Customer Service
is organic social media marketing viable?

Image source: Wes Schaeffer via Flickr

Advertising has transformed social media marketing. Some wonder if organic (nonpaid) social media remains an effective marketing strategy. Social ad spending worldwide will exceed $31 billion and make up 29.4 percent of digital ad spending by 2019, according to eMarketer. U.S. social network ad spending will surpass $21 billion this year and account for a quarter of all digital ad spending.

Facebook has continually reduced organic reach of brands in recent years, leaving marketers little choice but to pursue paid advertising. Other networks will try to follow its example. In addition, marketers and PR writers have inundated followers with content. Even if network alogoritms don’t bury company posts, gaining audience attention has become increasingly competitive.

Some PR and marketing players believe organic marketing is no longer viable. “You might as well take your budget to the bank, cash it out in greenback $20s, pile it up in the parking lot and light the money on fire,” Ogilvy’s Marshall Manson told eMarketer. Ogilvy, it should be noted, is an advertising agency; its answer for most marketing problem is “buy paid advertising.”

Others believe organic social media still maintains a crucial role that paid advertising cannot replicate and will continue to do so.

These some of the top advantages organic social media holds over advertising:

Brand validation. Almost all consumers research brands online before purchase. Many consumers visit a brand’s social media profile before completing a purchase. Providing helpful information on the organization’s social media pages communicates your brand values and ensures visitors will have a positive view of your brand.

Attract top talent. Job searchers often examine company social media profiles and view how they engage with others. “A sparse or non-existent social presence can be a real turnoff to job seekers who may wonder what you have to hide, or why you aren’t investing in maintaining your digital presence,” warns John Marcinuk, group director of marketing production for Blue Fountain Media, in a Forbes article.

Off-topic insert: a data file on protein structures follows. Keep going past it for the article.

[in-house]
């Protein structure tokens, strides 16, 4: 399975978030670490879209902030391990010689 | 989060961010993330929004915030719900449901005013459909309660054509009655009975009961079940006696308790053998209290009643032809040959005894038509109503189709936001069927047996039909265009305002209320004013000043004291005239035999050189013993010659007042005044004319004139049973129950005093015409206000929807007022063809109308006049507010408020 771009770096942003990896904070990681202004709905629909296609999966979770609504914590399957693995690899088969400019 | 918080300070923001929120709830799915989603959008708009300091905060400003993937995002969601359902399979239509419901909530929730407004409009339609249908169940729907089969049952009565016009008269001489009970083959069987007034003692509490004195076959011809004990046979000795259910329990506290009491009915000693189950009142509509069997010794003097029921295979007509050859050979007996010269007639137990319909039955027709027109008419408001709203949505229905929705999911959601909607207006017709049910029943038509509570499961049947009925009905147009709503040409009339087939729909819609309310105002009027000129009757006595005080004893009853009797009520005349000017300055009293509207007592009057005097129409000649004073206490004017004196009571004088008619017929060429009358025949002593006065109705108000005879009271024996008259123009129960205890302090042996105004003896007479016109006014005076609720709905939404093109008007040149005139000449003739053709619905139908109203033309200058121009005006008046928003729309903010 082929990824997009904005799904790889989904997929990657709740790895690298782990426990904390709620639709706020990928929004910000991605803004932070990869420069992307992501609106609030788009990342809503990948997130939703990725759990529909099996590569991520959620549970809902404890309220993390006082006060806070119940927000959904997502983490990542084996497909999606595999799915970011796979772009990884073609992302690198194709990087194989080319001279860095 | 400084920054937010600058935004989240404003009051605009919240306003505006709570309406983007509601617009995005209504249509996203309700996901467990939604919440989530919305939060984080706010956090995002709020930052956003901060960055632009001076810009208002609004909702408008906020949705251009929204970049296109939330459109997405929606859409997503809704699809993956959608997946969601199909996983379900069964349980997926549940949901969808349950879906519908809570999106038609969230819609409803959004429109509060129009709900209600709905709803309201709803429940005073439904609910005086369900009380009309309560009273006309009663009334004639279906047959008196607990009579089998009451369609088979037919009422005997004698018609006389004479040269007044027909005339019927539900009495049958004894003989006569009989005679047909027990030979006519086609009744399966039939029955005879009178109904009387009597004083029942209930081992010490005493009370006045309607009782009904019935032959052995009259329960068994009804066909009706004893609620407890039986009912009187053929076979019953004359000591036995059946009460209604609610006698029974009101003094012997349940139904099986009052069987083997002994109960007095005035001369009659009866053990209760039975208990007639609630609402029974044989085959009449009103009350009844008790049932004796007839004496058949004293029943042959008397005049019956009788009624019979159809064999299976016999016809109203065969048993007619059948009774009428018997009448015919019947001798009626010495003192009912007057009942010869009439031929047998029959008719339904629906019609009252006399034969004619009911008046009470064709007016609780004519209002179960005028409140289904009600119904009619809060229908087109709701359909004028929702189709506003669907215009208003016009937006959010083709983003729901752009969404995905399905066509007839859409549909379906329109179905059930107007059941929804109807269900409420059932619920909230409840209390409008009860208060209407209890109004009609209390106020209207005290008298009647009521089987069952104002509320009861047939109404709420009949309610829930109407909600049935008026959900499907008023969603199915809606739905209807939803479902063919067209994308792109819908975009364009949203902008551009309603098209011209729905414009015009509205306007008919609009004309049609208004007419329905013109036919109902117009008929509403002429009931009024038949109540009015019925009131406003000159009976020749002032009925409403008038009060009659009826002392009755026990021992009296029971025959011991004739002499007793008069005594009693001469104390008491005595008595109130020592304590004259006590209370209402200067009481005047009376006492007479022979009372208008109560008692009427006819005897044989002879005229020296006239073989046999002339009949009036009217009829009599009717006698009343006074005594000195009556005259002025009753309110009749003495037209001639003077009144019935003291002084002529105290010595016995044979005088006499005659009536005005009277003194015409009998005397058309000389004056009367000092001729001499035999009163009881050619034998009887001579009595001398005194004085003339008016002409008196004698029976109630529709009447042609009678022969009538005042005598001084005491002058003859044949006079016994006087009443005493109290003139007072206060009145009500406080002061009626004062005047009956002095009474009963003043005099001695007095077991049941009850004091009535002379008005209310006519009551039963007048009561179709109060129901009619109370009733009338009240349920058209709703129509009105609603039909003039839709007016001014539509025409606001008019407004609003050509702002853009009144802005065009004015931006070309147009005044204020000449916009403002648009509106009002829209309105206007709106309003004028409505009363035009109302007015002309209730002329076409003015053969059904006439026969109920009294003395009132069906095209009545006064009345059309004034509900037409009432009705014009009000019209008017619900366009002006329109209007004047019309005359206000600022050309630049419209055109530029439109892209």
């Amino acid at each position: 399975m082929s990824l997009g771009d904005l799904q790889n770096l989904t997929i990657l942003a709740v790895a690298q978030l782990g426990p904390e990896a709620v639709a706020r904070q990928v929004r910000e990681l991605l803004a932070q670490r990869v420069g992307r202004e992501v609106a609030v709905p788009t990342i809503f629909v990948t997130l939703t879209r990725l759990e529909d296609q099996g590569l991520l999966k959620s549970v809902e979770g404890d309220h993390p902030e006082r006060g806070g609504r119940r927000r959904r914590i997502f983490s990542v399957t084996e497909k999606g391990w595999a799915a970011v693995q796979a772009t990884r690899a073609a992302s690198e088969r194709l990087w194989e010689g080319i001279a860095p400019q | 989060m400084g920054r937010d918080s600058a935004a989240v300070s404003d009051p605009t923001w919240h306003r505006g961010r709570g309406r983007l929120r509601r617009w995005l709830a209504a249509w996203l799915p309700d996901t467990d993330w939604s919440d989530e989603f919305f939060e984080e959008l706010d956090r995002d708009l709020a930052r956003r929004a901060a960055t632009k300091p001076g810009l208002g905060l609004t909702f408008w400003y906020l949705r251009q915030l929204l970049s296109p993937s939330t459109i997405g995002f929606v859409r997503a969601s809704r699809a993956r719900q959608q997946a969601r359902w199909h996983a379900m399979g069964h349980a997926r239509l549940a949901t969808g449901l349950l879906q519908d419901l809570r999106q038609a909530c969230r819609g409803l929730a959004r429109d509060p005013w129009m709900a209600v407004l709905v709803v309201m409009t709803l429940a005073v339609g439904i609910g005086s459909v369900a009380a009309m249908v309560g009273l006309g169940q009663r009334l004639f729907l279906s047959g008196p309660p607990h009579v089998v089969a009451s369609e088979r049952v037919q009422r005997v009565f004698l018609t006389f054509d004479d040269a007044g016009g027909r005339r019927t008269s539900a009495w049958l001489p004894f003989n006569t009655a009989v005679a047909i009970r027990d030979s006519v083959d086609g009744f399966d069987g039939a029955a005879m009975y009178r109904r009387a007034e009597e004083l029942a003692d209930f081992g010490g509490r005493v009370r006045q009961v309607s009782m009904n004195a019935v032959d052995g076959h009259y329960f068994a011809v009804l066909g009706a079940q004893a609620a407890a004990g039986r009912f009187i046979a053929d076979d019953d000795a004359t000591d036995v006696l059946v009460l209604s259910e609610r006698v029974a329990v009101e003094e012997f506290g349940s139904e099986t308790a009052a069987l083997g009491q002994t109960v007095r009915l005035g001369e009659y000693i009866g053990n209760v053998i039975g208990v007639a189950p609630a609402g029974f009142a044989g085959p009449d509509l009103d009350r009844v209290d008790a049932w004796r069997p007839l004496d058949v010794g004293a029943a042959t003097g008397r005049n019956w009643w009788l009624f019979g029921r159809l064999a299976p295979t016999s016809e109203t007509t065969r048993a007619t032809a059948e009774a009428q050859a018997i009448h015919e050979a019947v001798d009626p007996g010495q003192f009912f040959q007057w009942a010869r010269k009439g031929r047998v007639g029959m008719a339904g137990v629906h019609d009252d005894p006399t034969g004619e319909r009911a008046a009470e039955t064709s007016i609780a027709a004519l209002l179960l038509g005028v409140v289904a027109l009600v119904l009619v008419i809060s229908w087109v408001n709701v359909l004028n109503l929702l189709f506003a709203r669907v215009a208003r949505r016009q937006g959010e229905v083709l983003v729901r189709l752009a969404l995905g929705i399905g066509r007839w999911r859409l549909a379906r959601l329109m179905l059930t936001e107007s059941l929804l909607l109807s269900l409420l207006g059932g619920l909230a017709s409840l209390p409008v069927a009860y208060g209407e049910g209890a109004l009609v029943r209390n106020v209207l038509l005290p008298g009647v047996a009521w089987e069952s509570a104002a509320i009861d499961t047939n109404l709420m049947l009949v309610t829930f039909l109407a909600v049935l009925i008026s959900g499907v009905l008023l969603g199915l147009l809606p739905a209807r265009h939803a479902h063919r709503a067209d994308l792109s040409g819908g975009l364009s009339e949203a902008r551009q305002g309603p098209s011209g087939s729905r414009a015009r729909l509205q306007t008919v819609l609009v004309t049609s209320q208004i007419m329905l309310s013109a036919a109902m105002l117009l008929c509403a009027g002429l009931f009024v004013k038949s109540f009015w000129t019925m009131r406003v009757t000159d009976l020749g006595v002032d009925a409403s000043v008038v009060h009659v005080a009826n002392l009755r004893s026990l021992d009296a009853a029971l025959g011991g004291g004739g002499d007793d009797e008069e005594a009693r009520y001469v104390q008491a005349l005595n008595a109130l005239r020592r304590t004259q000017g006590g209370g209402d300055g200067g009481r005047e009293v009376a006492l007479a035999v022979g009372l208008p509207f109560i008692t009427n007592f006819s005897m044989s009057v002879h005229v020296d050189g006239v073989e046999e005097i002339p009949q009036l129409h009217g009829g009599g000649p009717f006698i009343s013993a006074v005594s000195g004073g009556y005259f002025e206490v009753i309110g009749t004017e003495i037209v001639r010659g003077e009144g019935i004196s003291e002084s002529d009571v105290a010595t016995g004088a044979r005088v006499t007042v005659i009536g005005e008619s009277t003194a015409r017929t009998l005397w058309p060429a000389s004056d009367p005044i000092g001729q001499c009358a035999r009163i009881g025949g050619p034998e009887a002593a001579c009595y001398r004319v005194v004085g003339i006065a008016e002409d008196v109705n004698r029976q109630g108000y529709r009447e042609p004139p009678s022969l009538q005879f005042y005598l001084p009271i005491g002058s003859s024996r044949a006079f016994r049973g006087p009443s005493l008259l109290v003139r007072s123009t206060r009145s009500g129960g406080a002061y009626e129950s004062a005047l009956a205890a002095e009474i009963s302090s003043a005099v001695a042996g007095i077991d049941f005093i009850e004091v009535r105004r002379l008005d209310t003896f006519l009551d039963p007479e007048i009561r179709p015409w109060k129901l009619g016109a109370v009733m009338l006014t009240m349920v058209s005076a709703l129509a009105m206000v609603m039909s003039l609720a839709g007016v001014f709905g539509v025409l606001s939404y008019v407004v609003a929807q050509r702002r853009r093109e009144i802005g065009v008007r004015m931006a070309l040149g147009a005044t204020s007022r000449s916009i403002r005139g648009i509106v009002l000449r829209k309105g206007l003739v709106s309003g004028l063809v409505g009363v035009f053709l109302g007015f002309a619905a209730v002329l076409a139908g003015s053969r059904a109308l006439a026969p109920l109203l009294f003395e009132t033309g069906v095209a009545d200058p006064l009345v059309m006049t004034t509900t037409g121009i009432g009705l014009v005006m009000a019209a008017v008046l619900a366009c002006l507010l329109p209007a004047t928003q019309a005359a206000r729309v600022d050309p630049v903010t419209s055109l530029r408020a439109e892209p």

Customer service and community management. Customers complain about products and services and also praise them on social media. For many, social media has become the communications channel of choice. Brands receive 146 percent more social messages needing responses than they did three years ago, according to a Sprout Social survey. Through social media listening, companies can quickly identify and resolve customer issues. Swift and professional customer service can transform a critic into a loyal customer and brand advocate.

User-generated content. User-generated content can be an enormously effective – yet affordable – marketing strategy. Organizations can share positive images, videos and comments that customers share on social media. Brands can solicit content through contests or uncover them through social media listening. In addition, marketers can repurpose user-generated content across other channels, including company websites and blogs. Most users are happy and even flattered when brands ask to share their content.

Emerging networks. Marketers can gain a head start on small and emerging networks that don’t stymie brands’ organic reach and may not yet offer paid advertising. “Most social audiences spend time on more mainstream social platforms. Nevertheless, early adoption is a great way to reach a younger demographic, build a presence on trending channels, and offset not having the budget to support a robust paid strategy,” says Cici DeWaal at Adobe.

Influencer marketing. Endorsements of celebrities and other social media influencers can encourage consumers to purchase a company’s products. While paying influencers provides more control over their content, unpaid influencer marketing often elicits more authentic endorsements. Social media listening and other tools can ease the workload and improve results.

Reputation protection. An active presence on social media can help safeguard an organization’s reputation. Unanswered negative comments, images and especially video can quickly spread, causing public relations disaster. Social media monitoring with real-time alerts can notify PR when negative comments spike and a high-level company response is required.

Bottom Line: As leading social media networks crimp companies’ organic (nonpaid) reach and social media advertising spreads, some PR and marketing experts say organic social media is no longer worthwhile. Others argue that nonpaid social media strategies offer benefits that advertising cannot. Most companies will achieve optimal results from a combination of both paid and nonpaid strategies.